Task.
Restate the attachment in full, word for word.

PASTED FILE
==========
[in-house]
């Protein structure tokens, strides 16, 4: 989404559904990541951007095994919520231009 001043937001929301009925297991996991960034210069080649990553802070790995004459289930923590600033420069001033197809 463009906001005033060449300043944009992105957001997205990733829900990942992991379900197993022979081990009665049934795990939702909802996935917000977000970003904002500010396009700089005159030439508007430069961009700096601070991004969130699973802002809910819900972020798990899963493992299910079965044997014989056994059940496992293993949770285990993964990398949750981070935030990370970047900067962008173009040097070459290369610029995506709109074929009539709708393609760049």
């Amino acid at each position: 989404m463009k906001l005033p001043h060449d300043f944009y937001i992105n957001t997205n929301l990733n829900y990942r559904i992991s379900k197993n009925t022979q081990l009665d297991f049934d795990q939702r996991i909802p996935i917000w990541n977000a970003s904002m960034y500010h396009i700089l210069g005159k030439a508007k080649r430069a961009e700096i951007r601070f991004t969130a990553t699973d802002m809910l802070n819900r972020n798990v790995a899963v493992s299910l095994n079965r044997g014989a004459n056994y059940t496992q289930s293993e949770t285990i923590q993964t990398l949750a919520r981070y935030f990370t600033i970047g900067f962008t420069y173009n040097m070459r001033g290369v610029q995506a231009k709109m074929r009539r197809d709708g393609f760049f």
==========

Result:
[in-house]
């Protein structure tokens, strides 16, 4: 989404559904990541951007095994919520231009 001043937001929301009925297991996991960034210069080649990553802070790995004459289930923590600033420069001033197809 463009906001005033060449300043944009992105957001997205990733829900990942992991379900197993022979081990009665049934795990939702909802996935917000977000970003904002500010396009700089005159030439508007430069961009700096601070991004969130699973802002809910819900972020798990899963493992299910079965044997014989056994059940496992293993949770285990993964990398949750981070935030990370970047900067962008173009040097070459290369610029995506709109074929009539709708393609760049």
């Amino acid at each position: 989404m463009k906001l005033p001043h060449d300043f944009y937001i992105n957001t997205n929301l990733n829900y990942r559904i992991s379900k197993n009925t022979q081990l009665d297991f049934d795990q939702r996991i909802p996935i917000w990541n977000a970003s904002m960034y500010h396009i700089l210069g005159k030439a508007k080649r430069a961009e700096i951007r601070f991004t969130a990553t699973d802002m809910l802070n819900r972020n798990v790995a899963v493992s299910l095994n079965r044997g014989a004459n056994y059940t496992q289930s293993e949770t285990i923590q993964t990398l949750a919520r981070y935030f990370t600033i970047g900067f962008t420069y173009n040097m070459r001033g290369v610029q995506a231009k709109m074929r009539r197809d709708g393609f760049f």